Wednesday, April 19, 2017

Firewall rules

Firewall is usually represented as a block wall, and so forth. But we have in Nashville it looks like three virtual LANs, one for servers, one for wireless, and another for our users. On our firewall, we have a publically accessible web server, and we have maybe some internet connections/WAN connection to our Knoxville branch office, which evidently is much smaller because we have only two virtual local area networks, one for servers and one for users. Visio is especially cool because you can do ultra-detailed network diagrams.

Firewall: Spend $50 for a Network Address Translator firewall device; it’s likely to be good enough in default mode. On your laptop, use personal firewall software. If you can, hide your IP address. There’s no reason to allow any incoming connections from anybody. • Encryption: Install an e-mail and file encryptor (like PGP or TrueCrypt). Encrypting all your e-mail or your entire hard drive is unrealistic, but some mail is too sensitive to send in the clear. Similarly, some files on your hard drive are too sensitive to leave unencrypted. [2008 update: Full disk encryption is now easy, and you won’t notice any latency. Do it.] None of the measures I’ve described are foolproof. If the secret police want to target your data or your communications, no countermeasure on this list will stop them. But these precautions are all good network-hygiene measures, and they’ll make you a more difficult target than the computer next door. And even if you only follow a few basic measures, you’re unlikely to have any problems. I’m stuck using Microsoft Windows and Office, but I use Opera for Web browsing and Eudora for e-mail. I use Windows Update to automatically get patches and install other patches when I hear about them. My antivirus software updates itself regularly. I keep my computer relatively clean and delete applications that I don’t need. I’m diligent about backing up my data and about storing data files that are no longer needed offline. I’m suspicious to the point of near-paranoia about e-mail attachments and websites. I delete cookies and spyware. I watch URLs to make sure I know where I am, and I don’t trust unsolicited e-mails. I don’t care about low-security passwords, but try to have good passwords for accounts that involve money. I still don’t do Internet banking. I have my firewall set to deny all incoming connections. And I turn my computer off when I’m not using it. That’s basically it. Really, it’s not that hard. The hardest part is developing an intuition about e-mail and websites. But that just takes experience.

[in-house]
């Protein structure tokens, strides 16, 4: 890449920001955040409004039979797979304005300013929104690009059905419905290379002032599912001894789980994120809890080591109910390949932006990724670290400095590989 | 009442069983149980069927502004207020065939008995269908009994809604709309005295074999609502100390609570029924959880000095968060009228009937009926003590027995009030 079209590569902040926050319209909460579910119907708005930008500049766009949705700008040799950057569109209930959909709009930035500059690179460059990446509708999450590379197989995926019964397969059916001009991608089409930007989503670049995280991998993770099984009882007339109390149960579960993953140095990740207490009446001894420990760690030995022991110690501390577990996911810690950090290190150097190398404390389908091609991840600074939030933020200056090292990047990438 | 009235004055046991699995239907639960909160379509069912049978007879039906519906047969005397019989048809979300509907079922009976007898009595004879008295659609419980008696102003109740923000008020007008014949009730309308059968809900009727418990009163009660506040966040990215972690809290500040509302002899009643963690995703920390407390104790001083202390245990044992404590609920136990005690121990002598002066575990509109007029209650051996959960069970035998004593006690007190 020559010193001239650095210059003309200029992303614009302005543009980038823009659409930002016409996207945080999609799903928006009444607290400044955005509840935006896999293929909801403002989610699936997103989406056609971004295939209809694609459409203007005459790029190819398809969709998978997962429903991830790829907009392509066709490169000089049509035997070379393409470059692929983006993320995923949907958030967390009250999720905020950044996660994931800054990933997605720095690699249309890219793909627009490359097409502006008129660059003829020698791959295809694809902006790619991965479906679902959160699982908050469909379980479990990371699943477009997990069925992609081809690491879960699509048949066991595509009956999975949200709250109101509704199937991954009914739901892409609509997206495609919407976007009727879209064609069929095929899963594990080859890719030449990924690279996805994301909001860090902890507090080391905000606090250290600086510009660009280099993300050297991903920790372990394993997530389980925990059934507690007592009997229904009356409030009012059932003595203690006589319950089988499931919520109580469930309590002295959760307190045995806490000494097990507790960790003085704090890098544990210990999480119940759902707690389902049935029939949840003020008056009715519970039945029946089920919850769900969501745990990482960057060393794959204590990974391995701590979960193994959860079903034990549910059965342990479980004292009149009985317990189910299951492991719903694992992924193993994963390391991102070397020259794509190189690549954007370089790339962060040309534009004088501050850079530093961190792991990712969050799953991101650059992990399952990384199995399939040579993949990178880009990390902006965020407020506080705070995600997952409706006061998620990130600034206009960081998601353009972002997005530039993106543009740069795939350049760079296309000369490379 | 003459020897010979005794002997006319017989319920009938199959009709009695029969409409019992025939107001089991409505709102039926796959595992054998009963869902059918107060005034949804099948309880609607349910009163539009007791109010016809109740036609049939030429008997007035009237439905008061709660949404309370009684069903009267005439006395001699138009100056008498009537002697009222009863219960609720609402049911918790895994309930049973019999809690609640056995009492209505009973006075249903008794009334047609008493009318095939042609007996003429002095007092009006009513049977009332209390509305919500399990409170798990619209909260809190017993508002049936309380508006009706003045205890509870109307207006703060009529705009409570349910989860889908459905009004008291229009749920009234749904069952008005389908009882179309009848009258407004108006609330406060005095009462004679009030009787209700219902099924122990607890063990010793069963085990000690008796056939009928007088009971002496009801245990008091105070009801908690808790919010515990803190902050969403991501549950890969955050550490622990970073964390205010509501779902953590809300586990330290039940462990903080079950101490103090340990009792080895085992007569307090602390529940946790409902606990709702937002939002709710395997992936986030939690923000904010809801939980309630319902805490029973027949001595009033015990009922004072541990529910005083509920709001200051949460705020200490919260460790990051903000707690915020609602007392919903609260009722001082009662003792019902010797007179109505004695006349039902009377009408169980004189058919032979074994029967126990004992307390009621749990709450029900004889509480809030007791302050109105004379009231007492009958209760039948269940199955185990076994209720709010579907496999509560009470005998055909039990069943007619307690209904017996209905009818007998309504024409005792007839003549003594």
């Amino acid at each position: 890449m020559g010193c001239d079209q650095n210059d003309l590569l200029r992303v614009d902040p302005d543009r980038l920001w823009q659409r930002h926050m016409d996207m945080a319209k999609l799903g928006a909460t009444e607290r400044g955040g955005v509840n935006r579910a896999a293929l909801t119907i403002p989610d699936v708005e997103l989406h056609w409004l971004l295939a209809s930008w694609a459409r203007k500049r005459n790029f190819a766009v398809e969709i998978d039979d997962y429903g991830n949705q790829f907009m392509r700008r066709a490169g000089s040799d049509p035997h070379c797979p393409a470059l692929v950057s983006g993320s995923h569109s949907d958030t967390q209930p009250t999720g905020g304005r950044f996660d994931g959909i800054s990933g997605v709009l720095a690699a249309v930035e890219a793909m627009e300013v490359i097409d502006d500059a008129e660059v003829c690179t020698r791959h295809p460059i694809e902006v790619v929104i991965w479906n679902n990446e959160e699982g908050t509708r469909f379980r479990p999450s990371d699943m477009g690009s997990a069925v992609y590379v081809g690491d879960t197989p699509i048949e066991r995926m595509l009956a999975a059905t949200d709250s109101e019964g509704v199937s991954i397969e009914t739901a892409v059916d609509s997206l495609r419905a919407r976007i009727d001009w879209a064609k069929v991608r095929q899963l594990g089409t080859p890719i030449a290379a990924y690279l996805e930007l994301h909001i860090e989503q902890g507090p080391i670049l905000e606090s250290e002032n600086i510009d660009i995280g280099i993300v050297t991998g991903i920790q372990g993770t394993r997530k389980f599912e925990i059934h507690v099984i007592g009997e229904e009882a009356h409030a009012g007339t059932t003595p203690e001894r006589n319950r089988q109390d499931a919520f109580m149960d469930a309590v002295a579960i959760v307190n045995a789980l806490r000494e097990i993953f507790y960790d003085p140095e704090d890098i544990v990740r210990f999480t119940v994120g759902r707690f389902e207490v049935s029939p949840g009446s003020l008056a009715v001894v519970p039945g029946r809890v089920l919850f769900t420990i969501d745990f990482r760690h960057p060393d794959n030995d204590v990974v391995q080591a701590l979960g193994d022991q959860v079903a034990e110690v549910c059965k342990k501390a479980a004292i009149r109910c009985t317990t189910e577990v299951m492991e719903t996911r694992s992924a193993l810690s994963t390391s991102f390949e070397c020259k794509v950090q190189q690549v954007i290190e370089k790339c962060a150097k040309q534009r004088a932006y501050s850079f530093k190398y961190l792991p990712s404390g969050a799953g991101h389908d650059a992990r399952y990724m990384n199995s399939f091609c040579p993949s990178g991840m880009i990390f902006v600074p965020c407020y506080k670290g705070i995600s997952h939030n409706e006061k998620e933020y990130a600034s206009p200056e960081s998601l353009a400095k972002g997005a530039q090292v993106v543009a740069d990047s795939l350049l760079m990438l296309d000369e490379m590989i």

Schneier on Security 

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